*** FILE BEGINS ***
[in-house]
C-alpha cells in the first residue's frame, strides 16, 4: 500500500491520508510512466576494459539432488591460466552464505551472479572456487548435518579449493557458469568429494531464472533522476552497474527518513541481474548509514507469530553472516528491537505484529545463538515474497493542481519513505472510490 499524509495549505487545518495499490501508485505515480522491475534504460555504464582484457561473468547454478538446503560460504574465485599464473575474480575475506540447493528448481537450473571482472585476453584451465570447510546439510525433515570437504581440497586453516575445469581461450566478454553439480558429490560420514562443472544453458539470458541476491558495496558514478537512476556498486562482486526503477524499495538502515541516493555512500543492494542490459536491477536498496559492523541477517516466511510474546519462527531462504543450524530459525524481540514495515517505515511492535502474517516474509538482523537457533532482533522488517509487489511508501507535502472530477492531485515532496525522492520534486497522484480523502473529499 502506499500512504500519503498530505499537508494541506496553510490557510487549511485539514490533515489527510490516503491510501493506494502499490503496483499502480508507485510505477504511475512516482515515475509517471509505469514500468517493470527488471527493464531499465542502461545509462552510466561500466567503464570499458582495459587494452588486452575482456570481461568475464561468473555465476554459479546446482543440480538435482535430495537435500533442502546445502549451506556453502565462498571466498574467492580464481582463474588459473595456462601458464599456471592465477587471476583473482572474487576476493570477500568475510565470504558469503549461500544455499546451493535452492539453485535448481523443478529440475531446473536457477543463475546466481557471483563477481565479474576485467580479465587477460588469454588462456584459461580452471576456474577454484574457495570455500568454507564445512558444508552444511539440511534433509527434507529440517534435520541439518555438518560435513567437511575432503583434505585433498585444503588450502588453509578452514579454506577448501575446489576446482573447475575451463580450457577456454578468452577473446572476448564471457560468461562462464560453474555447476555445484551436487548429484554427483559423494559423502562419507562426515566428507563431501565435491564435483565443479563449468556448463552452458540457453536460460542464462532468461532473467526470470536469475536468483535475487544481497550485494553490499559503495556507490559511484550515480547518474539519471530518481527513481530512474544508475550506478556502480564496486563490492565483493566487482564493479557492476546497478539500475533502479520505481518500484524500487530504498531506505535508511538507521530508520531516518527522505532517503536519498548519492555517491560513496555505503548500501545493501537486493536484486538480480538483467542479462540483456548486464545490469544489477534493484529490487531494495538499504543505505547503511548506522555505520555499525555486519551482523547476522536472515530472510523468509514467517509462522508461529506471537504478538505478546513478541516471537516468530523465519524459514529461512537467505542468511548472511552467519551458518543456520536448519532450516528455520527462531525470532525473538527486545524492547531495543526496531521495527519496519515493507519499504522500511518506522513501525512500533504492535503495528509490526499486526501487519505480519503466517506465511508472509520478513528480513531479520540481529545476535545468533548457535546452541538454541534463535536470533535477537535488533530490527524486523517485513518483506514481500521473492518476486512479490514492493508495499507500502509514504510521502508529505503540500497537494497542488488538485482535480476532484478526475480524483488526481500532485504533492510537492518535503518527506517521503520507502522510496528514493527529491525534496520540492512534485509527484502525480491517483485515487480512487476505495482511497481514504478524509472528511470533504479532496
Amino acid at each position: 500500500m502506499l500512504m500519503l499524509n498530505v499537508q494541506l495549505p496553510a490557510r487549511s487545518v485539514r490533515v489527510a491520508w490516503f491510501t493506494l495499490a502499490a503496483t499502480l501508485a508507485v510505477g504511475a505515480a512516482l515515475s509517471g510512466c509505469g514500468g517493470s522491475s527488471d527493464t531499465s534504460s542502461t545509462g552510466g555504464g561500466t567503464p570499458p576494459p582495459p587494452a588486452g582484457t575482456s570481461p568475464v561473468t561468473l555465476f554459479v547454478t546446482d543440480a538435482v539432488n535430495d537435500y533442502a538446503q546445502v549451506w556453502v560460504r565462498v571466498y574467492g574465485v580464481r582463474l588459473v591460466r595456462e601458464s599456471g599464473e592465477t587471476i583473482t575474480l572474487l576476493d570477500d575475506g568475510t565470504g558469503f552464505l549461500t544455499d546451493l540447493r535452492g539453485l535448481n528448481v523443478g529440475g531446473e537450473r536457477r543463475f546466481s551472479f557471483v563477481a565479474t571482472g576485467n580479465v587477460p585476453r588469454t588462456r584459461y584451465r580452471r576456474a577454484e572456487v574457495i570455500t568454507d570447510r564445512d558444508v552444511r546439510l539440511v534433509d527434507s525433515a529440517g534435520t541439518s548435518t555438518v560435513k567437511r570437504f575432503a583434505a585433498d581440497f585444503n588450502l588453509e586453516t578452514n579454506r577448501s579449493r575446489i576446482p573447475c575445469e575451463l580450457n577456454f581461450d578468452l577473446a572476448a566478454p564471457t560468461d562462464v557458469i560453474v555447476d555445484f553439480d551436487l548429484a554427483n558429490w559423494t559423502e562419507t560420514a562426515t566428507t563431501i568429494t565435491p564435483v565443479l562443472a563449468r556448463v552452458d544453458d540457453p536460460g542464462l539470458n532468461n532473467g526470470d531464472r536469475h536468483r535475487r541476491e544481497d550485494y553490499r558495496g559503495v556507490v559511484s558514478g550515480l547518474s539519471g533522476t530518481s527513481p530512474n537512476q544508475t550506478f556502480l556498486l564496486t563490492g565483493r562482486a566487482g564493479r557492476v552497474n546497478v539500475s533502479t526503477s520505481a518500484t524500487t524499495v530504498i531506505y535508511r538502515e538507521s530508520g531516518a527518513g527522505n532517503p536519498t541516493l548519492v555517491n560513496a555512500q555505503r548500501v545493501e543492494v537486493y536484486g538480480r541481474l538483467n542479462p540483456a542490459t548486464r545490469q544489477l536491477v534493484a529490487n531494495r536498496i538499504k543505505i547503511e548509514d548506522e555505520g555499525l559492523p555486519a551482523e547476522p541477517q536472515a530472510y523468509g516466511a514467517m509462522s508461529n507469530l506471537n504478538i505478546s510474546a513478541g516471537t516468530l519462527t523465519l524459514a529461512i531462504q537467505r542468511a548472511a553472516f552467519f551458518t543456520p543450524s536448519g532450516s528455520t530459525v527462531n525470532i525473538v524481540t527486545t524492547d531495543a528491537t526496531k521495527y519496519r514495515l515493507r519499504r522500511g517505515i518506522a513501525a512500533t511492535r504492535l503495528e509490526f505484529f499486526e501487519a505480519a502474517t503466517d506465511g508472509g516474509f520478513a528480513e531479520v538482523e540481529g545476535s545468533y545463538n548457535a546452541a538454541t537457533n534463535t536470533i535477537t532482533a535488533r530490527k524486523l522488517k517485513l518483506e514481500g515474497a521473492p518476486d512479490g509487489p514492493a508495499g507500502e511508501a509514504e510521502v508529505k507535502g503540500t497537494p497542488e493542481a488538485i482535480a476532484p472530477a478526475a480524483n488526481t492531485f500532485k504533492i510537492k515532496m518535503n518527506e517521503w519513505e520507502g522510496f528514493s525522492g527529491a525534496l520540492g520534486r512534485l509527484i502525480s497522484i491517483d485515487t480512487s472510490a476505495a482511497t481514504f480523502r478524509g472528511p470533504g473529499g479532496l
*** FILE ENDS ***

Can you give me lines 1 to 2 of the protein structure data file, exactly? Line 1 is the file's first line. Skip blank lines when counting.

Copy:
[in-house]
C-alpha cells in the first residue's frame, strides 16, 4: 500500500491520508510512466576494459539432488591460466552464505551472479572456487548435518579449493557458469568429494531464472533522476552497474527518513541481474548509514507469530553472516528491537505484529545463538515474497493542481519513505472510490 499524509495549505487545518495499490501508485505515480522491475534504460555504464582484457561473468547454478538446503560460504574465485599464473575474480575475506540447493528448481537450473571482472585476453584451465570447510546439510525433515570437504581440497586453516575445469581461450566478454553439480558429490560420514562443472544453458539470458541476491558495496558514478537512476556498486562482486526503477524499495538502515541516493555512500543492494542490459536491477536498496559492523541477517516466511510474546519462527531462504543450524530459525524481540514495515517505515511492535502474517516474509538482523537457533532482533522488517509487489511508501507535502472530477492531485515532496525522492520534486497522484480523502473529499 502506499500512504500519503498530505499537508494541506496553510490557510487549511485539514490533515489527510490516503491510501493506494502499490503496483499502480508507485510505477504511475512516482515515475509517471509505469514500468517493470527488471527493464531499465542502461545509462552510466561500466567503464570499458582495459587494452588486452575482456570481461568475464561468473555465476554459479546446482543440480538435482535430495537435500533442502546445502549451506556453502565462498571466498574467492580464481582463474588459473595456462601458464599456471592465477587471476583473482572474487576476493570477500568475510565470504558469503549461500544455499546451493535452492539453485535448481523443478529440475531446473536457477543463475546466481557471483563477481565479474576485467580479465587477460588469454588462456584459461580452471576456474577454484574457495570455500568454507564445512558444508552444511539440511534433509527434507529440517534435520541439518555438518560435513567437511575432503583434505585433498585444503588450502588453509578452514579454506577448501575446489576446482573447475575451463580450457577456454578468452577473446572476448564471457560468461562462464560453474555447476555445484551436487548429484554427483559423494559423502562419507562426515566428507563431501565435491564435483565443479563449468556448463552452458540457453536460460542464462532468461532473467526470470536469475536468483535475487544481497550485494553490499559503495556507490559511484550515480547518474539519471530518481527513481530512474544508475550506478556502480564496486563490492565483493566487482564493479557492476546497478539500475533502479520505481518500484524500487530504498531506505535508511538507521530508520531516518527522505532517503536519498548519492555517491560513496555505503548500501545493501537486493536484486538480480538483467542479462540483456548486464545490469544489477534493484529490487531494495538499504543505505547503511548506522555505520555499525555486519551482523547476522536472515530472510523468509514467517509462522508461529506471537504478538505478546513478541516471537516468530523465519524459514529461512537467505542468511548472511552467519551458518543456520536448519532450516528455520527462531525470532525473538527486545524492547531495543526496531521495527519496519515493507519499504522500511518506522513501525512500533504492535503495528509490526499486526501487519505480519503466517506465511508472509520478513528480513531479520540481529545476535545468533548457535546452541538454541534463535536470533535477537535488533530490527524486523517485513518483506514481500521473492518476486512479490514492493508495499507500502509514504510521502508529505503540500497537494497542488488538485482535480476532484478526475480524483488526481500532485504533492510537492518535503518527506517521503520507502522510496528514493527529491525534496520540492512534485509527484502525480491517483485515487480512487476505495482511497481514504478524509472528511470533504479532496